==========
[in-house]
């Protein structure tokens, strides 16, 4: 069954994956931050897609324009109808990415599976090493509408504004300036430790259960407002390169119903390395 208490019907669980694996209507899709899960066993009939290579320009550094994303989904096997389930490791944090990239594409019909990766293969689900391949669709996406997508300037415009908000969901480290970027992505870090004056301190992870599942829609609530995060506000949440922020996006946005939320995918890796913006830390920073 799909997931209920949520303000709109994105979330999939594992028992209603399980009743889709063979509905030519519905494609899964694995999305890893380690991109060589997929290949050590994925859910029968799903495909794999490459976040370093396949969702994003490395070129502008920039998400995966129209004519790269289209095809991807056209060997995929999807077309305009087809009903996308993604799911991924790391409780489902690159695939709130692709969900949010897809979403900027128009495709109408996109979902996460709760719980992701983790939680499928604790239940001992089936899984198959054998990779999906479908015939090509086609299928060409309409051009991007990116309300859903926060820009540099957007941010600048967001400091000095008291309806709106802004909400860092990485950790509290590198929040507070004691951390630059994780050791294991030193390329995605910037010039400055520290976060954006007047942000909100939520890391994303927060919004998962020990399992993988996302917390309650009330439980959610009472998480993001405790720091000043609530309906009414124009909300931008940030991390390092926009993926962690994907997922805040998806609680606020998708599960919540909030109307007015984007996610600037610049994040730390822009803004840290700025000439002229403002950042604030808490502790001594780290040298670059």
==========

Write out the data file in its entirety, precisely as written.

[in-house]
């Protein structure tokens, strides 16, 4: 069954994956931050897609324009109808990415599976090493509408504004300036430790259960407002390169119903390395 208490019907669980694996209507899709899960066993009939290579320009550094994303989904096997389930490791944090990239594409019909990766293969689900391949669709996406997508300037415009908000969901480290970027992505870090004056301190992870599942829609609530995060506000949440922020996006946005939320995918890796913006830390920073 799909997931209920949520303000709109994105979330999939594992028992209603399980009743889709063979509905030519519905494609899964694995999305890893380690991109060589997929290949050590994925859910029968799903495909794999490459976040370093396949969702994003490395070129502008920039998400995966129209004519790269289209095809991807056209060997995929999807077309305009087809009903996308993604799911991924790391409780489902690159695939709130692709969900949010897809979403900027128009495709109408996109979902996460709760719980992701983790939680499928604790239940001992089936899984198959054998990779999906479908015939090509086609299928060409309409051009991007990116309300859903926060820009540099957007941010600048967001400091000095008291309806709106802004909400860092990485950790509290590198929040507070004691951390630059994780050791294991030193390329995605910037010039400055520290976060954006007047942000909100939520890391994303927060919004998962020990399992993988996302917390309650009330439980959610009472998480993001405790720091000043609530309906009414124009909300931008940030991390390092926009993926962690994907997922805040998806609680606020998708599960919540909030109307007015984007996610600037610049994040730390822009803004840290700025000439002229403002950042604030808490502790001594780290040298670059």